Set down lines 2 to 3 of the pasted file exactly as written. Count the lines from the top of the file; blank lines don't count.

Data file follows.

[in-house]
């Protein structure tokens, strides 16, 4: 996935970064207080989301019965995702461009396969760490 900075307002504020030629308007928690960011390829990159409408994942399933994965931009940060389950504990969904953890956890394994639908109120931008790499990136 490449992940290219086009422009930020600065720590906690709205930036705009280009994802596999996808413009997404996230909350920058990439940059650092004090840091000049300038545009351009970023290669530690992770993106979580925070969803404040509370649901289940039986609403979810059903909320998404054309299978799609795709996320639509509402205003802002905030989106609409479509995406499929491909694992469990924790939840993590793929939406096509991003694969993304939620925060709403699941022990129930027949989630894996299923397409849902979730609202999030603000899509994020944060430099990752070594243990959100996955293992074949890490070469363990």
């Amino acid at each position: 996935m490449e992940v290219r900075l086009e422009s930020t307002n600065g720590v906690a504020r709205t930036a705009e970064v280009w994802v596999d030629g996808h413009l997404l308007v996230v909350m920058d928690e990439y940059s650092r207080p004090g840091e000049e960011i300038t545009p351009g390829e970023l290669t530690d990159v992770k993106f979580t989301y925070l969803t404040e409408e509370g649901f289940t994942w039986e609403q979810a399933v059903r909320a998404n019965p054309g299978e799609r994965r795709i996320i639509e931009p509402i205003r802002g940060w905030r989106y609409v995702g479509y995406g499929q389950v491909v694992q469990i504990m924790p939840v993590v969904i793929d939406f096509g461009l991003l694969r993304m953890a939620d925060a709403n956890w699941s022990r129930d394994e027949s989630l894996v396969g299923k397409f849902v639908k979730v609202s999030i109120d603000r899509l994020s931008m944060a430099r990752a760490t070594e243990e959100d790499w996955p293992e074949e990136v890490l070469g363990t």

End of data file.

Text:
């Protein structure tokens, strides 16, 4: 996935970064207080989301019965995702461009396969760490 900075307002504020030629308007928690960011390829990159409408994942399933994965931009940060389950504990969904953890956890394994639908109120931008790499990136 490449992940290219086009422009930020600065720590906690709205930036705009280009994802596999996808413009997404996230909350920058990439940059650092004090840091000049300038545009351009970023290669530690992770993106979580925070969803404040509370649901289940039986609403979810059903909320998404054309299978799609795709996320639509509402205003802002905030989106609409479509995406499929491909694992469990924790939840993590793929939406096509991003694969993304939620925060709403699941022990129930027949989630894996299923397409849902979730609202999030603000899509994020944060430099990752070594243990959100996955293992074949890490070469363990």
């Amino acid at each position: 996935m490449e992940v290219r900075l086009e422009s930020t307002n600065g720590v906690a504020r709205t930036a705009e970064v280009w994802v596999d030629g996808h413009l997404l308007v996230v909350m920058d928690e990439y940059s650092r207080p004090g840091e000049e960011i300038t545009p351009g390829e970023l290669t530690d990159v992770k993106f979580t989301y925070l969803t404040e409408e509370g649901f289940t994942w039986e609403q979810a399933v059903r909320a998404n019965p054309g299978e799609r994965r795709i996320i639509e931009p509402i205003r802002g940060w905030r989106y609409v995702g479509y995406g499929q389950v491909v694992q469990i504990m924790p939840v993590v969904i793929d939406f096509g461009l991003l694969r993304m953890a939620d925060a709403n956890w699941s022990r129930d394994e027949s989630l894996v396969g299923k397409f849902v639908k979730v609202s999030i109120d603000r899509l994020s931008m944060a430099r990752a760490t070594e243990e959100d790499w996955p293992e074949e990136v890490l070469g363990t």